Red Brick Road is a pathway to Bothell history / National Preservation Month
May 24, 2010 · 4:33 PM
Once upon a time, say 1913, a red brick road stretched all the way from Seattle, through Bothell and headed north to Everett.
On its opening day — celebrated locally as “Good Roads Day” — some 80 cars an hour tried out the new street, which allowed the first dependable travel from Seattle to Bothell. It was a 55-minute trip at the time.
According to architectural designer Vicki Somppi, there isn’t much of that road remaining. There is one stretch sitting in Bothell near the southwest corner of the intersection of State Route 522 and 96th Avenue Northeast.
Thanks to the efforts of Somppi and other members of the city’s Landmark Preservation Board, that stretch of the Red Brick Road is the centerpiece of a park currently undergoing some major renovations.
As they mark National Preservation Month, the preservation board wanted to highlight historically significant places or things besides the obvious buildings.
According to Somppi, the Red Brick Road is one such landmark.
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Reopened to vehicle traffic only during the current renovations, the remaining Red Brick Road stretches from the south side of SR 522 to 96th Avenue. At one time, it made a hairpin turn to what was the Wayne Curve Bridge.
While it, too, was a formal landmark, the bridge was removed four or five years ago, Somppi said, adding the structure was simply unstable. Concrete pieces were falling onto the Burke-Gilman trail that runs beneath the bridge and next to the Red Brick Road Park.
According to Somppi, who was clearly one of the driving forces behind its creation, the Red Brick Road Park became a key project of the Landmark Preservation Board in the early 1990s. They used an entire year’s budget along with a King County preservation grant to make the park happen.
As currently configured, the park covers half an acre, encompassing the road and a small grotto-like area with a bench and a plaque honoring Barbara Graves, a Bothell senior city planner who died in 1997, but had made maintaining the Red Brick Road a priority.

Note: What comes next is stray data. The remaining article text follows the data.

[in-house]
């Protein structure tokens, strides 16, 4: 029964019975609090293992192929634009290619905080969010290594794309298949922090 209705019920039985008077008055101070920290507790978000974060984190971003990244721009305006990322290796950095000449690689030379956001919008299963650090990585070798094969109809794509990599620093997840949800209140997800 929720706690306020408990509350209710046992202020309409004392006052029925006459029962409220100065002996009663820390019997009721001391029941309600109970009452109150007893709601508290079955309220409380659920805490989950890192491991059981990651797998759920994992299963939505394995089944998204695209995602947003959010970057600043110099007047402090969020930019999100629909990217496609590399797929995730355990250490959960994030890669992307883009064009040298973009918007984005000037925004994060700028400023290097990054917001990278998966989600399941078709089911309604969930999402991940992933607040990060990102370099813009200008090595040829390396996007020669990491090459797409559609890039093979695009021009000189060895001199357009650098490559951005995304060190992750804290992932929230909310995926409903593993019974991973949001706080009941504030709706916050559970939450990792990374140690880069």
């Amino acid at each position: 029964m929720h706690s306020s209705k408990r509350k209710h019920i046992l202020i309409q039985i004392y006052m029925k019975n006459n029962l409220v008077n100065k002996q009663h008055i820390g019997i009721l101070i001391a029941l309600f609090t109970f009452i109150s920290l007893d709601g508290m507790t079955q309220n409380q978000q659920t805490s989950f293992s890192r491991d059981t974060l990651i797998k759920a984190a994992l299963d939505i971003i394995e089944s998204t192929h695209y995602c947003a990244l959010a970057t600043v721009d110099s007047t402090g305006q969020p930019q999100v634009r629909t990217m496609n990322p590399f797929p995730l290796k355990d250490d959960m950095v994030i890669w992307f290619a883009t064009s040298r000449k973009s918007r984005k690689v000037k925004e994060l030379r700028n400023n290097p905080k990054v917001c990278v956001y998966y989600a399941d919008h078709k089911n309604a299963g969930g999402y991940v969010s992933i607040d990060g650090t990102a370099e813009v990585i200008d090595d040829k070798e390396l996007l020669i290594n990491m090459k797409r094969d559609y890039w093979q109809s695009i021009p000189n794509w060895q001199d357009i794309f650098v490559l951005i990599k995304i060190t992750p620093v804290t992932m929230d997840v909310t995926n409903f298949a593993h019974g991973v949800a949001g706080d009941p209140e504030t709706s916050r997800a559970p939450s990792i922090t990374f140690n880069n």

“She was really an advocate for historic preservation,” Somppi said.
The bench area also formerly contained a marker created by the Landmark Board, but was presumably removed by the city during the ongoing reconstruction of the park.
Just a short distance from the small grotto, is a picnic bench built and installed by Somppi’s son, Ian, as part of his 1999 Eagle Scout project. At least one other bench was vandalized and removed. Off to the side of the picnic area, Somppi said her son helped create a pathway down to the Burke-Gilman Trail.
During reconstruction of the park, the pathway will become permanent, allowing access to and from the trail by scooters or wheelchairs.
Somppi said other changes to the park will include a wall built along the northeastern side of the road. The picnic area will be improved. Parking will be added to the side of the Red Brick Road with decorative bollards blocking any vehicle access to the road itself.
“In a way, we are recreating what a historic highway looked like,” Somppi said. “Is it going to be 100-percent accurate? No, but it doesn’t have to be.”
According to Somppi, the important thing is preservation of the road. She expressed some concern that road and its bricks are starting to deteriorate and the problem may get worse if the park gets more traffic, even foot traffic.
The landmark board already replaced and repaired some of the bricks when they created the park. They made the park’s main sign out of bricks left over from the park’s creation.
“I personally think it’s really cool to have something like this in our community,” Somppi said. “Not every community has these things.”